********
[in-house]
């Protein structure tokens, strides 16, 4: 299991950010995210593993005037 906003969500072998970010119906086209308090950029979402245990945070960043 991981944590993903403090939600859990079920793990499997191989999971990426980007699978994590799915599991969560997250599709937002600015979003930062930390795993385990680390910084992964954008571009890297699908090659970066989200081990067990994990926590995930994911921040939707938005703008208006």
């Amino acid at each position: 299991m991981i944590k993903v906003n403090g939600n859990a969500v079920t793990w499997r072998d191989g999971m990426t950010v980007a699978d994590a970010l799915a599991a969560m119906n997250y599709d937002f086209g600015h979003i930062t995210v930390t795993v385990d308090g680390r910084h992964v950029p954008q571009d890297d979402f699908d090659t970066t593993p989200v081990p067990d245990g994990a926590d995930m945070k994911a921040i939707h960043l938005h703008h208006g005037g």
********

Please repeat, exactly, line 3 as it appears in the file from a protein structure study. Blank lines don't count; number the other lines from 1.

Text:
């Amino acid at each position: 299991m991981i944590k993903v906003n403090g939600n859990a969500v079920t793990w499997r072998d191989g999971m990426t950010v980007a699978d994590a970010l799915a599991a969560m119906n997250y599709d937002f086209g600015h979003i930062t995210v930390t795993v385990d308090g680390r910084h992964v950029p954008q571009d890297d979402f699908d090659t970066t593993p989200v081990p067990d245990g994990a926590d995930m945070k994911a921040i939707h960043l938005h703008h208006g005037g």